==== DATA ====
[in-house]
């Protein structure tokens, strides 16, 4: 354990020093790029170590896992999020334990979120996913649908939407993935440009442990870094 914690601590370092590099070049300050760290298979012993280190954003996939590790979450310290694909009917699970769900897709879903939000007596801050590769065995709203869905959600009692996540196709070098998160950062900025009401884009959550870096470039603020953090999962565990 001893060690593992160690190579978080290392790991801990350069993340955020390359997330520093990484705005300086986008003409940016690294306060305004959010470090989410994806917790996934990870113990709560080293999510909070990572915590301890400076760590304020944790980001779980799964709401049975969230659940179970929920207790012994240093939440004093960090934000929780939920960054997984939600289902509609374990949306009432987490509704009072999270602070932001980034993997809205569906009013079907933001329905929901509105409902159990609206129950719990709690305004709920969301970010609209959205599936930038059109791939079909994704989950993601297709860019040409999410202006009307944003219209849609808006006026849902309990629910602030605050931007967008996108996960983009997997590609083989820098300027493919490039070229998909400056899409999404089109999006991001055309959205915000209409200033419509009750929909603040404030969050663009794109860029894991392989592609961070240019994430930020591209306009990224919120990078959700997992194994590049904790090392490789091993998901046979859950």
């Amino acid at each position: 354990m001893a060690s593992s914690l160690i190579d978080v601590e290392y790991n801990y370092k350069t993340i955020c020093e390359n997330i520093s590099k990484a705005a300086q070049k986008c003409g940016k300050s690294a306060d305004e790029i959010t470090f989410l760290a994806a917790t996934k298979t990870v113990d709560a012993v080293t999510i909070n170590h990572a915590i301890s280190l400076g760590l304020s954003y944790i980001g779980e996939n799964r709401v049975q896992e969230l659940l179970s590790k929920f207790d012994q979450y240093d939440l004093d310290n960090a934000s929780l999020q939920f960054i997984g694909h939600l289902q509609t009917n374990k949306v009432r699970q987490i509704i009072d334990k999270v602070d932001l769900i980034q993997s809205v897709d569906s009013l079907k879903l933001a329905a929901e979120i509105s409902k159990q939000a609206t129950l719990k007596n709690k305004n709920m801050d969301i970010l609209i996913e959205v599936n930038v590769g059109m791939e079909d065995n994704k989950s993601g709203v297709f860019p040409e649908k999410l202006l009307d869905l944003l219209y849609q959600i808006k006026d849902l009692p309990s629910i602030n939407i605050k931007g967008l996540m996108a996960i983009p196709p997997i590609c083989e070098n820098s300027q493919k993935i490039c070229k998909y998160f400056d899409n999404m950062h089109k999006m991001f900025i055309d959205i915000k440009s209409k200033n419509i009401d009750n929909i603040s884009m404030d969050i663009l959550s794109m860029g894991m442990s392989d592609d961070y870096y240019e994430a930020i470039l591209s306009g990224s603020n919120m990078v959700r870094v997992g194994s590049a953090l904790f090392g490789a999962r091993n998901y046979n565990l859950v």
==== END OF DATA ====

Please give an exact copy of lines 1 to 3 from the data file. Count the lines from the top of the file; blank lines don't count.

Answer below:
[in-house]
């Protein structure tokens, strides 16, 4: 354990020093790029170590896992999020334990979120996913649908939407993935440009442990870094 914690601590370092590099070049300050760290298979012993280190954003996939590790979450310290694909009917699970769900897709879903939000007596801050590769065995709203869905959600009692996540196709070098998160950062900025009401884009959550870096470039603020953090999962565990 001893060690593992160690190579978080290392790991801990350069993340955020390359997330520093990484705005300086986008003409940016690294306060305004959010470090989410994806917790996934990870113990709560080293999510909070990572915590301890400076760590304020944790980001779980799964709401049975969230659940179970929920207790012994240093939440004093960090934000929780939920960054997984939600289902509609374990949306009432987490509704009072999270602070932001980034993997809205569906009013079907933001329905929901509105409902159990609206129950719990709690305004709920969301970010609209959205599936930038059109791939079909994704989950993601297709860019040409999410202006009307944003219209849609808006006026849902309990629910602030605050931007967008996108996960983009997997590609083989820098300027493919490039070229998909400056899409999404089109999006991001055309959205915000209409200033419509009750929909603040404030969050663009794109860029894991392989592609961070240019994430930020591209306009990224919120990078959700997992194994590049904790090392490789091993998901046979859950």
């Amino acid at each position: 354990m001893a060690s593992s914690l160690i190579d978080v601590e290392y790991n801990y370092k350069t993340i955020c020093e390359n997330i520093s590099k990484a705005a300086q070049k986008c003409g940016k300050s690294a306060d305004e790029i959010t470090f989410l760290a994806a917790t996934k298979t990870v113990d709560a012993v080293t999510i909070n170590h990572a915590i301890s280190l400076g760590l304020s954003y944790i980001g779980e996939n799964r709401v049975q896992e969230l659940l179970s590790k929920f207790d012994q979450y240093d939440l004093d310290n960090a934000s929780l999020q939920f960054i997984g694909h939600l289902q509609t009917n374990k949306v009432r699970q987490i509704i009072d334990k999270v602070d932001l769900i980034q993997s809205v897709d569906s009013l079907k879903l933001a329905a929901e979120i509105s409902k159990q939000a609206t129950l719990k007596n709690k305004n709920m801050d969301i970010l609209i996913e959205v599936n930038v590769g059109m791939e079909d065995n994704k989950s993601g709203v297709f860019p040409e649908k999410l202006l009307d869905l944003l219209y849609q959600i808006k006026d849902l009692p309990s629910i602030n939407i605050k931007g967008l996540m996108a996960i983009p196709p997997i590609c083989e070098n820098s300027q493919k993935i490039c070229k998909y998160f400056d899409n999404m950062h089109k999006m991001f900025i055309d959205i915000k440009s209409k200033n419509i009401d009750n929909i603040s884009m404030d969050i663009l959550s794109m860029g894991m442990s392989d592609d961070y870096y240019e994430a930020i470039l591209s306009g990224s603020n919120m990078v959700r870094v997992g194994s590049a953090l904790f090392g490789a999962r091993n998901y046979n565990l859950v």